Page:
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Fascinating Facts: Benthic Organisms

Attish Kanhai, Research Officer (Benthic Ecology)Institute of Marine Affairs For many Trinbagonians, spending time outdoors is commonplace, particularly during public and/or religious holidays, which is almost like a ritual and during the July-August vacation months for school pupils and students. There are so many places to visit, whether it be Maracas or Las Cuevas Beach, Caroni Swamp or Buccoo Reef in Tobago. When you take a breath of fresh air and do decide to explore, do you know what organisms you can find at these locations? Benthic Organisms! Benthic Organisms are creatures that live in or on bottom sediments, such as, the sand at the beach, mud flats at the Caroni Swamp or...

Marine Pollution: The Environmental and Economic Benefits of Recycling

Alicia C. Barrie, On the Job Trainee, Institute of Marine Affairs Over the years, Trinidad and Tobago has produced increasing amounts of Municipal Solid Waste, with high amounts of single-use plastics entering our marine ecosystem. Our high level of mismanaged pollution clutters the landscapes, degrades the overall health and viability of our fragile marine and terrestrial ecosystems, and harms marine animals that become entangled in, suffocated by, or ingest these plastics. As citizens, we have grown accustomed to discarding our garbage wherever we go, whether it be on the beach, in rivers, or on the roadside. Our polluting habits introduce toxins, foul odours and other...

Promoting Marine and Coastal Awareness

Lorraine Barrow, Institute of Marine Affairs Our coasts and ocean are not only places that we go to rest and relax, and heal, but they are lifelines to island states.  These are places for most of our trade and economic activities.  An IDB study revealed that in 2015, 81% of our Gross Domestic Product (GDP) was generated from our wider coastal zone that extends 200 nautical miles to our Exclusive Economic Zone.  Our coastal and marine resources are vital since they support our livelihoods, supply jobs in the energy and tourism sectors and provide us with food.  How many of us are aware of the significant connection between our marine resources and our daily lives. ...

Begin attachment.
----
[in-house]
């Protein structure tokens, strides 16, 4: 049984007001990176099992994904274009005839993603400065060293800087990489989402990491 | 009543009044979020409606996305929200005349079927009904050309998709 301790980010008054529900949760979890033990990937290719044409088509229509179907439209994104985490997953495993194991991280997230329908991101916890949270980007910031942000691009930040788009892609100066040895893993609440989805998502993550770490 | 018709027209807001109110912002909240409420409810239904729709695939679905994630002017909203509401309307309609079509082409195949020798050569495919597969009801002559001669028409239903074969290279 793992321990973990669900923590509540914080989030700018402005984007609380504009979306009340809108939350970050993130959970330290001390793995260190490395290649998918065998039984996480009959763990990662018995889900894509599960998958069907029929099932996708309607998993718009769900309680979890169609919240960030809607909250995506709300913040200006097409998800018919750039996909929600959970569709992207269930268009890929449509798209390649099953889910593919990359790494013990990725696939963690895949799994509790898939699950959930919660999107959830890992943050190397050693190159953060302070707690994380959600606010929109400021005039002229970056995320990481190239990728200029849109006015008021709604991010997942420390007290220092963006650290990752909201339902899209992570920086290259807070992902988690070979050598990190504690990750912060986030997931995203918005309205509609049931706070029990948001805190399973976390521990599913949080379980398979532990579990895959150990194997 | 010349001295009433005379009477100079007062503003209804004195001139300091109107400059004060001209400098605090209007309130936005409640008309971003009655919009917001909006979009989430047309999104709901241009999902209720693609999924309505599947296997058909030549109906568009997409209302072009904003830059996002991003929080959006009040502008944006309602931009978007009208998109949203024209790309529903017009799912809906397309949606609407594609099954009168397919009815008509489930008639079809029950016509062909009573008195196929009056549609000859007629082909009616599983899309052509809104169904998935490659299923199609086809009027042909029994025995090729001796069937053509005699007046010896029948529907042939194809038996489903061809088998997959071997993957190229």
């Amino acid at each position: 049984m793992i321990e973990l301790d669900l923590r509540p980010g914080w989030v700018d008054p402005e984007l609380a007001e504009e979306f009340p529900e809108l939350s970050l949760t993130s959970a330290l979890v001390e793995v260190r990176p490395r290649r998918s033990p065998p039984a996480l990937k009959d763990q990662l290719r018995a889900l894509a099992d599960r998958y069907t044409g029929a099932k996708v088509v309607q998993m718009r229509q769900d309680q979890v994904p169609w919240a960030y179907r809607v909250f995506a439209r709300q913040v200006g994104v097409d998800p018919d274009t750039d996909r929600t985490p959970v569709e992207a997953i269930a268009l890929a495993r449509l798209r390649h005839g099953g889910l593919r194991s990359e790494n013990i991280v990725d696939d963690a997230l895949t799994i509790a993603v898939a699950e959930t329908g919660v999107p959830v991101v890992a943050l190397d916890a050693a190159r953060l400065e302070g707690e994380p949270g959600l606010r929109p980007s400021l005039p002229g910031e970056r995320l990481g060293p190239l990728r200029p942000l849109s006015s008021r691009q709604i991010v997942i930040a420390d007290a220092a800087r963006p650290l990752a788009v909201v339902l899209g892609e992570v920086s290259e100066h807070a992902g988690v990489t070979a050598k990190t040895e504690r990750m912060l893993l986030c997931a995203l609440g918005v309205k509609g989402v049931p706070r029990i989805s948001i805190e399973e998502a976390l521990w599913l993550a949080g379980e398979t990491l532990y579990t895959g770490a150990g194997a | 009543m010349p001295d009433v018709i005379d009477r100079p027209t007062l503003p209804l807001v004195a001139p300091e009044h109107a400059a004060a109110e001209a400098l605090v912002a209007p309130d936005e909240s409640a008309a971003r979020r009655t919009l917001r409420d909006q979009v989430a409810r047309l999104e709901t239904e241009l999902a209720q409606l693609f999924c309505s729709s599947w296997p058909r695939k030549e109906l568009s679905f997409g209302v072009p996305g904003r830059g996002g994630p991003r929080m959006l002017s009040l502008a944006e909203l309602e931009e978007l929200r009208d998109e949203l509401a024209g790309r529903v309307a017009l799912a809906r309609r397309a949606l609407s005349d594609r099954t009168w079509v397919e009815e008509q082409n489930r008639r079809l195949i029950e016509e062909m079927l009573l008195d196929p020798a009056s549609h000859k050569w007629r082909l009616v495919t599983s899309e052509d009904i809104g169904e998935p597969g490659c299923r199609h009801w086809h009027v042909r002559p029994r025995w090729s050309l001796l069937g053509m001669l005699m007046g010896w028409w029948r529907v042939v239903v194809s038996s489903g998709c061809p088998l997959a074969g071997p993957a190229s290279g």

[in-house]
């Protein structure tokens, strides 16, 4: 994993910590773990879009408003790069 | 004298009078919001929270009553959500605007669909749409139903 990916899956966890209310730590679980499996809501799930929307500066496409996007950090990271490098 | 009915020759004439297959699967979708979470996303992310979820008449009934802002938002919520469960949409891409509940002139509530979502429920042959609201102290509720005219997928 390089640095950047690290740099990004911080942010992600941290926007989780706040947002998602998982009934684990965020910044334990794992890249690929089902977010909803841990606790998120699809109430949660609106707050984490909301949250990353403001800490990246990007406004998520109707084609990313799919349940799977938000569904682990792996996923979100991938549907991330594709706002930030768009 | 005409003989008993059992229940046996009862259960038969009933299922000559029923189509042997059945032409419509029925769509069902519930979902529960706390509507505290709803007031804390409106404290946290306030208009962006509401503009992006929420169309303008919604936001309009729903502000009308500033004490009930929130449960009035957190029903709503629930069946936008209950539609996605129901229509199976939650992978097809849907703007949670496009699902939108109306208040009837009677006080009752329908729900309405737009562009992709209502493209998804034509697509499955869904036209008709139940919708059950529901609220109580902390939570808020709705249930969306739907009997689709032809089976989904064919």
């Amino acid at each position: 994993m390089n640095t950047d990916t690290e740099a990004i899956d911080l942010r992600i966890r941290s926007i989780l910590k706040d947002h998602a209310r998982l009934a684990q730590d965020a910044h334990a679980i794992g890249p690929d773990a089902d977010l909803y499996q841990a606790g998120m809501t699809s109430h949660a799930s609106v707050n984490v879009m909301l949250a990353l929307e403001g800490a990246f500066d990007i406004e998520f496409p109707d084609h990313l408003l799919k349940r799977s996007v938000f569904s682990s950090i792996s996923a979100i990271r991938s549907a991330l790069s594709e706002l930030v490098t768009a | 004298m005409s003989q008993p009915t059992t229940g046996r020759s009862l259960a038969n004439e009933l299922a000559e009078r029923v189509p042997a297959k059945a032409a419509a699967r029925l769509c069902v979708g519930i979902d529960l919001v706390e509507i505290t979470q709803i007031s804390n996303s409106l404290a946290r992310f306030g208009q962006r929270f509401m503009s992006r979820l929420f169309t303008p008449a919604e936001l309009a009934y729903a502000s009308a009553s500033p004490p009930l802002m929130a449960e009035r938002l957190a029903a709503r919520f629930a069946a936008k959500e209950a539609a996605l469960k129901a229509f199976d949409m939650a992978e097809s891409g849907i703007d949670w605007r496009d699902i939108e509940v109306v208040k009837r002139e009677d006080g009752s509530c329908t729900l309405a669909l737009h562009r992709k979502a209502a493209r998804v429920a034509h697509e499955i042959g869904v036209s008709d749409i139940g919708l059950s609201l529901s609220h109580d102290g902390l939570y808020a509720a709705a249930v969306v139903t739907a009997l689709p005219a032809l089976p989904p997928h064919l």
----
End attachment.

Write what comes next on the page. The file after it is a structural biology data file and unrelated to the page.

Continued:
Carnival of the Sea

Lester W. Doodnath, Institute of Marine Affairs The people of Trinidad and Tobago share a very special connection with our coastal and marine environment. Our coastal and marine environments provide us with numerous ecosystem services including spaces for rest and recreation. Our connection is realised in our wide and varied use of the resource for entertainment, built development, commercial/recreational fishing and petroleum exploitation to list but a few. Our seas and coastlines also serve as inspiration for our artistic and cultural expressions. Nowhere is this demonstrated more, than at the annual carnival celebrations. In 2018 alone, there were Seatopia (Theatrical Kidz) and Scarlet Ibis, Do Not Eat Ah Food (Lee Poy-Moko Jumbie Mas)...

State of the Marine Environment Trinidad and Tobago 2016

The report provides a scientifically grounded understanding of the condition of Trinidad and Tobago’s coastal and marine ecosystems, habitats and species which are extremely important for this country’s development and sustainability. It also details how the status of these resources have been, and are being affected by the range of natural and human pressures to which they are subjected such as land-based pollution and impacts from climate change.  The degradation of coastal and marine ecosystems (coral reefs, mangrove swamps, seagrass beds, beaches), mainly from anthropogenic impacts such as pollution has made them more vulnerable to impacts from climate change, and other emerging issues like impacts from invasive alien species (IAS) and Sargassum blooms. Within the...

Beyond the Blue – Ep6

Bioluminescence Bioluminescence, a glowing, shimmering incandescent light that certain plants and animals sometimes emit. In the case of marine plants, bioluminescence is observed most typically in a few blooming phytoplankton species under certain environmental conditions. A rare phenomenon that is seen in the Ortoire River. Listen to Mrs. Lori Lee Lum, retired Community Education Officer of the Institute of Marine Affairs (IMA), explain the phenomenon. ...